Observations From Korea’s Creative Economy 2013 Conference
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interesting. Korea is a country that has seen staggering growth in the past 50 years. It has tremendous assets, ranking among world leaders in education and in industries from autos to shipbuilding to steel, consumer electronics, and smart phones, according to a presentation I was given by Woo Cheonsik, VP for Global Research Cooperation at leading think tank Korea Development Institute.
But it also faces formidable challenges. The growth rate peaked in the late 1980s and has been on a slow but pretty steady decline ever since, with the government’s briefing document projecting the decline in growth continuing past 2020. At the same time, government leaders, Woo, and others I met with cited a rising income disparity between those at the top and the rest of society, an aging population coupled with high youth unemployment, a shortage of global talent, and worries about a looming brain drain, with more Koreans educated abroad not returning home.
(Even Samsung’s success story is not without caveats: During some brief conversations about Samsung vs. Apple, I found the strong sentiment that while Samsung has risen to No. 1 in smartphones with some important process innovations, it falls short in blazing entirely new trails that will keep it on top for the long haul.)
All this, and more, factors into the Creative Economy initiative. So with that as a backdrop, here are a few more observations from the trip:
—The Creative Economy initiative is spearheaded by the Ministry of Science, ICT, and Future Planning, but it spans 21 ministries and seven business associations—making it one of the seminal efforts of Park’s administration, but of course also running the risk of making it highly bureaucratic. The closest parallels to it in the U.S. are probably the Strategy for American Innovation unveiled by President Obama in 2009 and the public-private Startup America Initiative launched in 2011, both of which were cited in the Korean briefing paper.
—The idea is for government to create the framework and be the coordinator, but then let business and the private sector take over. The plan includes funding for incubating ideas and startups, as well as for venture capital investments, paired with tax credits for M&A activities.
—Under Korean law, the president serves just one five-year term and cannot run for reelection—raising the stakes even higher to make progress quickly.
—Just as in the U.S., many in the opposition party are fiercely opposed to the Creative Economy initiative—not its goals, which seem to be universally shared, but the way it has been conceived and implemented. Sound familiar?
—President Park was elected in part through her background, her charisma, and her talent (which you can read more about in this New York Times article). But she also did something really interesting. She is from the conservative party in Korea (Saenuri, or New Frontier), which was called the Grand National Party until early 2012. She helped bring it back from a long period of disfavor and scandal not just through the name change, but by helping to move it to the left via some social welfare programs designed, as the New York Times put it, to “appeal to voters fed up with the nation’s jobless recovery after the global financial crisis.” I can’t help but wonder if the Republican party would win back the White House if it did something similar. (But what would the new name be?)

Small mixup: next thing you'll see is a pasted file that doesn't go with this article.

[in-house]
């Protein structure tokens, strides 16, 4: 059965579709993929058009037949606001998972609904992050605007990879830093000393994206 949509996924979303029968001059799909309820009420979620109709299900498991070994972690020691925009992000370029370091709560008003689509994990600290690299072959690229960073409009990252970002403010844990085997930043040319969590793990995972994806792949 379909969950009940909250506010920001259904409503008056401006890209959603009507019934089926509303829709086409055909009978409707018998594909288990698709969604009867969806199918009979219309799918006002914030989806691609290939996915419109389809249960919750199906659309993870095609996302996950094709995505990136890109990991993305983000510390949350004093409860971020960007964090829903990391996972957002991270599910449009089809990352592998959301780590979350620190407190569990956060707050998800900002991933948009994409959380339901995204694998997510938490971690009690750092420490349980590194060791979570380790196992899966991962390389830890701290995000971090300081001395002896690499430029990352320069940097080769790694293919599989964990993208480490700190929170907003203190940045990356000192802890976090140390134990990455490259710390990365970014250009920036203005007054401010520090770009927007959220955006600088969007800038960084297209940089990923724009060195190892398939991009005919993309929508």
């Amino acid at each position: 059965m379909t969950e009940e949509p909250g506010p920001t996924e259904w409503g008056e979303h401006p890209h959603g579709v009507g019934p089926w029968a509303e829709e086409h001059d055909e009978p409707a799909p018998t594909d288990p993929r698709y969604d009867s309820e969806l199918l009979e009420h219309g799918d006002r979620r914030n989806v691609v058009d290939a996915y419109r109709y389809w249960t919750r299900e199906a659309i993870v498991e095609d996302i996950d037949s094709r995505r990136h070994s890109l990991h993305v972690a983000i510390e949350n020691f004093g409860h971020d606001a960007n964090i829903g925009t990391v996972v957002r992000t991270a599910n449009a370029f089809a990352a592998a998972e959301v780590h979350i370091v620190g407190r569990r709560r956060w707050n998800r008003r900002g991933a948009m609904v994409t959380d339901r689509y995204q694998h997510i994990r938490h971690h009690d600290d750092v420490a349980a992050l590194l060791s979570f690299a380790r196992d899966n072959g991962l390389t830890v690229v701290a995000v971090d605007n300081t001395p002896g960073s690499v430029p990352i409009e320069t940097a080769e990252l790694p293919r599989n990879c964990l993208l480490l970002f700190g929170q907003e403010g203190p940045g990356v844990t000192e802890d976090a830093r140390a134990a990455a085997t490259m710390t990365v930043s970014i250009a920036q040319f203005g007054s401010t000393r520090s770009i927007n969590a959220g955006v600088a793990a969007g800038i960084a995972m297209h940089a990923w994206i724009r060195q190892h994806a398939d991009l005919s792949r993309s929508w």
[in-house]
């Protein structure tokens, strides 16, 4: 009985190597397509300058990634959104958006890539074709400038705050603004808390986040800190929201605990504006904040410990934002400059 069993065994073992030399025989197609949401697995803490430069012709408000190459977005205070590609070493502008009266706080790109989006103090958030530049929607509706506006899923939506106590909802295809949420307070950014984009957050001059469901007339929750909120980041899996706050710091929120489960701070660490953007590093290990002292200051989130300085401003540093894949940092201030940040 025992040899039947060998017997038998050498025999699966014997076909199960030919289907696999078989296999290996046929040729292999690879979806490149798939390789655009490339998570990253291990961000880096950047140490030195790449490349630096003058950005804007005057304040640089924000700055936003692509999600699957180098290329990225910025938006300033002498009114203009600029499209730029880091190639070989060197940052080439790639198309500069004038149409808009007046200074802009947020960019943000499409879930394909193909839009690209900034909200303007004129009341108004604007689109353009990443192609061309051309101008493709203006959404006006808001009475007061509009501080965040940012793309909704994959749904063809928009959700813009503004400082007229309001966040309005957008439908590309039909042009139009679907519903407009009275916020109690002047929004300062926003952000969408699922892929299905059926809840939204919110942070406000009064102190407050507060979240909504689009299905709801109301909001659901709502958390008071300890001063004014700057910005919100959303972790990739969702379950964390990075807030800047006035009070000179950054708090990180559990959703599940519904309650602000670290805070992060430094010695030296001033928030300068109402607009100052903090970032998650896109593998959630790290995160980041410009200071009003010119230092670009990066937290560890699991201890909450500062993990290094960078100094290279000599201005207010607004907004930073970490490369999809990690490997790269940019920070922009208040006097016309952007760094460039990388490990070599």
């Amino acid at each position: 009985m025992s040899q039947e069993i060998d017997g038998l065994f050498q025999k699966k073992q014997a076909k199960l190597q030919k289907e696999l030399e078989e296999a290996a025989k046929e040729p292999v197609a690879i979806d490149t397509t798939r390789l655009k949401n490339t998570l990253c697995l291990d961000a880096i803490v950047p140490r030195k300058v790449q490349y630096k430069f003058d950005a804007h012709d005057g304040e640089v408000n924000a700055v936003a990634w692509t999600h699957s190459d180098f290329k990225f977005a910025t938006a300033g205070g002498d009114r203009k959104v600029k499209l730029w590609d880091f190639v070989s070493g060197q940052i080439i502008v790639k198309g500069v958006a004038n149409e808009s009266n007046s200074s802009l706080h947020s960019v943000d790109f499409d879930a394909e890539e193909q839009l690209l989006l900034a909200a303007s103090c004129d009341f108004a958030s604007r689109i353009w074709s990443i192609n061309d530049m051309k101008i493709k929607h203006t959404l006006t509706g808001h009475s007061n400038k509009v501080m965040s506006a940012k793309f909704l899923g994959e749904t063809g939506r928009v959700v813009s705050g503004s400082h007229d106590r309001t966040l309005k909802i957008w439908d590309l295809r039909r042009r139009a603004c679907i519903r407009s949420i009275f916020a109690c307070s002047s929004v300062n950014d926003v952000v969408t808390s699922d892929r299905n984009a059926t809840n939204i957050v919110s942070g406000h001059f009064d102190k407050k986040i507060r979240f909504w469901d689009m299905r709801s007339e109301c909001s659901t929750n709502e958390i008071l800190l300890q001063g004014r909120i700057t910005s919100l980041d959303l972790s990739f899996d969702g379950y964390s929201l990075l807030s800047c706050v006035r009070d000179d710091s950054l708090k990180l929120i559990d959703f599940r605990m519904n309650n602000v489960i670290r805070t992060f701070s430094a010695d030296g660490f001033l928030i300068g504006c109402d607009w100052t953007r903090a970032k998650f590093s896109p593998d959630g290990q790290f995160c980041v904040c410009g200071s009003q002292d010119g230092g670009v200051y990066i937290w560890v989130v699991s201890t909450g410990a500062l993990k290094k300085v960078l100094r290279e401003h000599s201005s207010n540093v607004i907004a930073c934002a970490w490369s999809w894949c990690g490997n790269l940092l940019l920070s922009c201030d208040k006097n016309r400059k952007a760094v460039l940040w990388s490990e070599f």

—Korea is strong in patenting and in some areas of research, but poor at commercializing research. The number of cases where research had been commercialized barely moved from 2008 (122 cases) to 2012 (132 cases), according to the government’s briefing document.
—The number of startups formed by professors or researchers plummeted, from 3,144 in 2004 to just 1,761 in 2009, according to the document. (Of course, that could be a direct result of the 2008-09 recession—and I haven’t compared it to U.S. figures).
—Only 10 percent of Korean PhD students in engineering want to start a business, compared to 22 percent of Americans (this figure is also from the government briefing).
—A website called Creative Economy Town was built to solicit innovative ideas or technologies (apparently it works much better than healthcare.gov), and then hopefully link those ideas to people who can provide mentorship and other assistance to make them reality. In her talk, President Park praised the fact that some 3,800 ideas had already been submitted, and said she was inspired by the creativity of those concepts. However, she expressed disappointment over how few of them had been commercialized.
—The event included an exhibition hall where scores, if not hundreds, of products and programs were on display. These included booths from government labs and large companies like Samsung, as well as 60 startups doing everything from fighting stroke to making parking apps to building a better golf club. My favorite was a display from the national Railroad Research Institute that showed a plan to replace canals with special railways for ships. In the model, ships were raised right out of the sea onto the railway. According to the person at the booth, this would be far more cost-effective than building and maintaining canals.
Korea has a long, long way to go with these efforts. As I was walking around the exhibition floor, I was pulled aside by a television reporter and asked what I thought of the Creative Economy’s chances of success. I told her there were so many variables, and my knowledge of the country so sparse, that I couldn’t possibly answer that.